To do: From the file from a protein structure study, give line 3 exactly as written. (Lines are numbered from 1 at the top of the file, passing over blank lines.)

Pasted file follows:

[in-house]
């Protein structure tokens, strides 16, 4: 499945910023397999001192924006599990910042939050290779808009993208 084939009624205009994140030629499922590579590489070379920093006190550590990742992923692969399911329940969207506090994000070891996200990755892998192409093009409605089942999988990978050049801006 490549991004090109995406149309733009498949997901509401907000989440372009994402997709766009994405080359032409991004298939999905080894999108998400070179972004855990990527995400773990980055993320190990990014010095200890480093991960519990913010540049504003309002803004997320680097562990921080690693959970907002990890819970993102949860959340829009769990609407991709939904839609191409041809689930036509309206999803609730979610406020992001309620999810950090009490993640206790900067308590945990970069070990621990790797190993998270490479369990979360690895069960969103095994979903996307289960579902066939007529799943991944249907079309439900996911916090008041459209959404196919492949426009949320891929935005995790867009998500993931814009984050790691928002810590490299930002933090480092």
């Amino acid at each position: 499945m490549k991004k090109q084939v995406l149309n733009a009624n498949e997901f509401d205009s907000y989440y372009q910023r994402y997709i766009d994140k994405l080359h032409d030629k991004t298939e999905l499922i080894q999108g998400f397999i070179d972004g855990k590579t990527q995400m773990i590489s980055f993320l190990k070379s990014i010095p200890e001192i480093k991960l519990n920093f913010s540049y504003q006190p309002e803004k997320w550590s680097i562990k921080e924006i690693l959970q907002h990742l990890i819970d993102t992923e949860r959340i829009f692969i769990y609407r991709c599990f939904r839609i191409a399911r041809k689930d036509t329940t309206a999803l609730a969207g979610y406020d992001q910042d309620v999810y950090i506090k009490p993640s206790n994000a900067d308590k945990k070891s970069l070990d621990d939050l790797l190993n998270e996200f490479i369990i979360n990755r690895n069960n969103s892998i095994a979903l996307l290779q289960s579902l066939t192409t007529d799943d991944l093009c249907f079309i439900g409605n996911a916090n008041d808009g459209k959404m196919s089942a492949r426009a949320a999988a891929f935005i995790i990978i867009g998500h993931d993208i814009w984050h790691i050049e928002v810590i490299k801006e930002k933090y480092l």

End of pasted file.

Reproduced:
């Amino acid at each position: 499945m490549k991004k090109q084939v995406l149309n733009a009624n498949e997901f509401d205009s907000y989440y372009q910023r994402y997709i766009d994140k994405l080359h032409d030629k991004t298939e999905l499922i080894q999108g998400f397999i070179d972004g855990k590579t990527q995400m773990i590489s980055f993320l190990k070379s990014i010095p200890e001192i480093k991960l519990n920093f913010s540049y504003q006190p309002e803004k997320w550590s680097i562990k921080e924006i690693l959970q907002h990742l990890i819970d993102t992923e949860r959340i829009f692969i769990y609407r991709c599990f939904r839609i191409a399911r041809k689930d036509t329940t309206a999803l609730a969207g979610y406020d992001q910042d309620v999810y950090i506090k009490p993640s206790n994000a900067d308590k945990k070891s970069l070990d621990d939050l790797l190993n998270e996200f490479i369990i979360n990755r690895n069960n969103s892998i095994a979903l996307l290779q289960s579902l066939t192409t007529d799943d991944l093009c249907f079309i439900g409605n996911a916090n008041d808009g459209k959404m196919s089942a492949r426009a949320a999988a891929f935005i995790i990978i867009g998500h993931d993208i814009w984050h790691i050049e928002v810590i490299k801006e930002k933090y480092l």